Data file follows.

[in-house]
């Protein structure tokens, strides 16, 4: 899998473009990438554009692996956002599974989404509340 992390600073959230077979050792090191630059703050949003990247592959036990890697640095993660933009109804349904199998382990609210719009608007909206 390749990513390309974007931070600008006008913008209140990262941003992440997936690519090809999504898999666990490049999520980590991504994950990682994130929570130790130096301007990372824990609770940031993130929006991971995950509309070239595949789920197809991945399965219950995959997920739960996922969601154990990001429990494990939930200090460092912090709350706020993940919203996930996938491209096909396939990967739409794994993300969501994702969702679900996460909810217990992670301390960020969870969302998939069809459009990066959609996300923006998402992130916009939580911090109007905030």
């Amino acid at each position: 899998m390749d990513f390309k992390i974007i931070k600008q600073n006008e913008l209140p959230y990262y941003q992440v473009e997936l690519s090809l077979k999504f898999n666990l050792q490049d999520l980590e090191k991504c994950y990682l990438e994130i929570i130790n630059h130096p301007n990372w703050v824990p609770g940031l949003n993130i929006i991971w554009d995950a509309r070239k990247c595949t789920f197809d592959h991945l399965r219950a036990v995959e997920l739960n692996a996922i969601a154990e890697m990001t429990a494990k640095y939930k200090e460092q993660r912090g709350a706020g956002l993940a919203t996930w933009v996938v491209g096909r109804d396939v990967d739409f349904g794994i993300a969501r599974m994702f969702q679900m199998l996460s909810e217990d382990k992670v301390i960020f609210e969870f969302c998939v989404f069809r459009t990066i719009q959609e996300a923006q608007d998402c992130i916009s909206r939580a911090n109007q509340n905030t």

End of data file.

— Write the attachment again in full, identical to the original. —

[in-house]
């Protein structure tokens, strides 16, 4: 899998473009990438554009692996956002599974989404509340 992390600073959230077979050792090191630059703050949003990247592959036990890697640095993660933009109804349904199998382990609210719009608007909206 390749990513390309974007931070600008006008913008209140990262941003992440997936690519090809999504898999666990490049999520980590991504994950990682994130929570130790130096301007990372824990609770940031993130929006991971995950509309070239595949789920197809991945399965219950995959997920739960996922969601154990990001429990494990939930200090460092912090709350706020993940919203996930996938491209096909396939990967739409794994993300969501994702969702679900996460909810217990992670301390960020969870969302998939069809459009990066959609996300923006998402992130916009939580911090109007905030």
């Amino acid at each position: 899998m390749d990513f390309k992390i974007i931070k600008q600073n006008e913008l209140p959230y990262y941003q992440v473009e997936l690519s090809l077979k999504f898999n666990l050792q490049d999520l980590e090191k991504c994950y990682l990438e994130i929570i130790n630059h130096p301007n990372w703050v824990p609770g940031l949003n993130i929006i991971w554009d995950a509309r070239k990247c595949t789920f197809d592959h991945l399965r219950a036990v995959e997920l739960n692996a996922i969601a154990e890697m990001t429990a494990k640095y939930k200090e460092q993660r912090g709350a706020g956002l993940a919203t996930w933009v996938v491209g096909r109804d396939v990967d739409f349904g794994i993300a969501r599974m994702f969702q679900m199998l996460s909810e217990d382990k992670v301390i960020f609210e969870f969302c998939v989404f069809r459009t990066i719009q959609e996300a923006q608007d998402c992130i916009s909206r939580a911090n109007q509340n905030t």